BIDMC Scientists Lead the Race against Zika
In the summer of 2016, Mass. Senator Edward Markey visited the
laboratory of Dan Barouch, M.D., Ph.D., at Beth Israel Deaconess
Medical Center. His purpose in visiting was of utmost importance: he
needed to report back to Congress the current state of Zika vaccine
research and the urgency of providing federal funding for this global
Today, Barouch and his team are addressing one of today’s most pressing
global health priorities: finding an effective Zika vaccine. As the
Director of the Center for Virology and Vaccine Research at BIDMC,
Barouch spent more than a decade investigating HIV before studying
Zika. His team tested three Zika vaccines in mice and subsequently in
monkeys. Remarkably, each one produced 100 percent protection—the
world’s first-ever demonstration of Zika vaccine efficacy in animals.
Today, his team is conducting a first-in-human clinical trial
evaluating one of these Zika vaccines at BIDMC. Here, Barouch talks
about the critical nature of his Zika work and the pivotal role of
GM: How did you decide to study Zika virus after more than 12 years of
DB: Our interest in studying Zika began in January 2016, when we saw
headlines about its explosive spread and devastating consequences in
infants and pregnant women. It was immediately clear that a vaccine was
needed as a key global health countermeasure. We reasoned that the
development of a Zika vaccine would also be a tractable target—which means
it will likely be successful—for several reasons. First, Zika virus has
very little variability: each virus particle is nearly genetically
identical, unlike HIV. There is also clear evidence of natural protective
immunity in humans: most adults infected with Zika make a full recovery.
GM: You recently began a Phase 1 clinical trial evaluating a Zika vaccine
in humans, one of few internationally. Tell me more about the trial.
DB: Yes, our study is one of three first-in-human studies evaluating a
Zika-inactivated virus vaccine. We started in November 2016, and we have
enrolled a total of 36 participants. This inactivated virus vaccine—the
same type of vaccine as a flu shot—is promising because: (1) it’s a
well-established, effective vaccine for this class of viruses, (2) it can
be manufactured quickly, and (3) it allows for rapid development. The
Clinical Principal Investigator is Dr. Kathryn Stephenson, and the trial is
being conducted here at BIDMC in the Center for Virology and Vaccine
Research’s clinical trials unit. This study is a collaboration with the
Walter Reed Army Institute of Research, which manufactured the vaccine.
GM: The speed of your progress in investigating possible Zika vaccines has
been incredible considering you started just one year ago. In the
scientific world, that kind of progress can take years, even decades.
DB: We were able to make very rapid progress. It took just four months to
demonstrate vaccine proof-of-concept in mice, six months to establish
proof-of-concept in monkeys, and ten months to begin a clinical trial in
humans—for a virus that had never been studied before. Our goal was not
only to test candidate vaccines, but also to understand the science behind
how the immune system can block Zika infection. Dozens of groups around the
world were racing to show Zika vaccine efficacy in animals.
GM: What do you attribute your fast progress to, and does it relate to your
many years studying HIV?
DB: Absolutely. We could never have made these rapid advances for Zika
without the laboratory infrastructure and knowledge we had from our HIV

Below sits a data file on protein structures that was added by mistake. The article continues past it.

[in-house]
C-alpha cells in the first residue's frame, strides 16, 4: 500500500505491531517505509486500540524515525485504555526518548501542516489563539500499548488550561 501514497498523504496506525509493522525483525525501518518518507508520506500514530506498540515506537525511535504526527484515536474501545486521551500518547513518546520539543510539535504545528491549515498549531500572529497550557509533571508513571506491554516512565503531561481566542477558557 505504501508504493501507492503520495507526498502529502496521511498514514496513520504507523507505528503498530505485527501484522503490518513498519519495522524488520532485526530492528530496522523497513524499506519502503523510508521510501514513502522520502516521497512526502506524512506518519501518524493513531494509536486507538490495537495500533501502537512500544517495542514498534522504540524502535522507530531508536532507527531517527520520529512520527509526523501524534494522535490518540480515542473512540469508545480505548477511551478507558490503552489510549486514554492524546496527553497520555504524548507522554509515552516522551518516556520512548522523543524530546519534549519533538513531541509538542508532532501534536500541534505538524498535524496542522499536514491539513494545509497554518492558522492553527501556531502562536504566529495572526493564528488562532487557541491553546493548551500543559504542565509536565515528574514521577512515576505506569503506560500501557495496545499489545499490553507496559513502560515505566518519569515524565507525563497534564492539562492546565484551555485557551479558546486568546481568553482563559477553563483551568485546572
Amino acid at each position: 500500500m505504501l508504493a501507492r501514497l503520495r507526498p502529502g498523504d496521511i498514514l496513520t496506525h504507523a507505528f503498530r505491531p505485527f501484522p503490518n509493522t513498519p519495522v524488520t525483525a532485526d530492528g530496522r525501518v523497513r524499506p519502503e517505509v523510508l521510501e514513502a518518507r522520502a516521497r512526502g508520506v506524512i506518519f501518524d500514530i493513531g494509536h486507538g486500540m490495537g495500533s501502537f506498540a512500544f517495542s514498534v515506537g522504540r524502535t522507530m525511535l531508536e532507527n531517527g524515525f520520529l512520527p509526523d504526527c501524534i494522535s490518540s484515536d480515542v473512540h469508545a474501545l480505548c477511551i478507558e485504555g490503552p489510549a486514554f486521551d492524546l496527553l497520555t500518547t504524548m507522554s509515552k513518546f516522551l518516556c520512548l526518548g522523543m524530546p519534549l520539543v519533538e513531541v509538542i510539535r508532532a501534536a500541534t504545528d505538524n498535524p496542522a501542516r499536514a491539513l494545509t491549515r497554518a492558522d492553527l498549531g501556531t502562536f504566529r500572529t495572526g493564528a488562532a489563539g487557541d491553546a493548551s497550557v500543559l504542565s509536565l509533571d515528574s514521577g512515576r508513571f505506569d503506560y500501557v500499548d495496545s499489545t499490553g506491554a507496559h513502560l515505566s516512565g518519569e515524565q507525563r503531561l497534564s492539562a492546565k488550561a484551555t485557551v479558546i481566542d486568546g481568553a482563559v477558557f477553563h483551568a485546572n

work. Zika is a very different virus than HIV, but much of the laboratory
technology to make and test vaccines is the same. In my lab, we have
experts in all the different areas required to produce and to study vaccine
candidates. Over the years, we have received significant support from
philanthropy that has allowed us to make rapid progress for both our HIV
work and our Zika work.
GM: So has philanthropy had a role in catalyzing your work?
DB: Funding through philanthropy was fundamental to our success in
developing and testing Zika vaccine candidates. When we started our Zika
work, we relied on flexible philanthropic support, because the timeline to
obtain federal grants is long, and those funds were absolutely critical to
our ability to engage rapidly in this important research area. Philanthropy
is vitally important for researchers to conduct high risk, high reward
work, which isn’t typically eligible for NIH funding. Zika is the perfect
example: the World Health Organization declared Zika an international
public health emergency in February 2016, but Congress took more than seven
months to approve NIH funding for Zika research. It will take roughly
another full year from that time before grants are awarded. Flexible
philanthropic support that allows scientists to do creative and timely work
GM: If you received philanthropic funding for your Zika work tomorrow, what
would be the first thing you do with it? How would additional support
advance your work and its potential impact?
DB: With more funding, we would be able to immediately test more Zika
vaccine candidates. We would also conduct larger-scale clinical trials in
regions of the world that are most burdened by Zika—where these vaccines
are the most relevant. Though initial testing for safety and immunogenicity
of a vaccine can be conducted at BIDMC, ultimately we aim to test vaccines
with more participants in field trials. The more vaccine candidates we
test, the better. The impact could be tremendous in protecting infants
worldwide from Zika virus and its devastating effects. That’s our mission
through our work on HIV and Zika: to tackle the most critical global health
problems and to make a lasting impact on human health. We want to help
eradicate the Zika epidemic at a faster pace than any prior vaccine
development effort in history.
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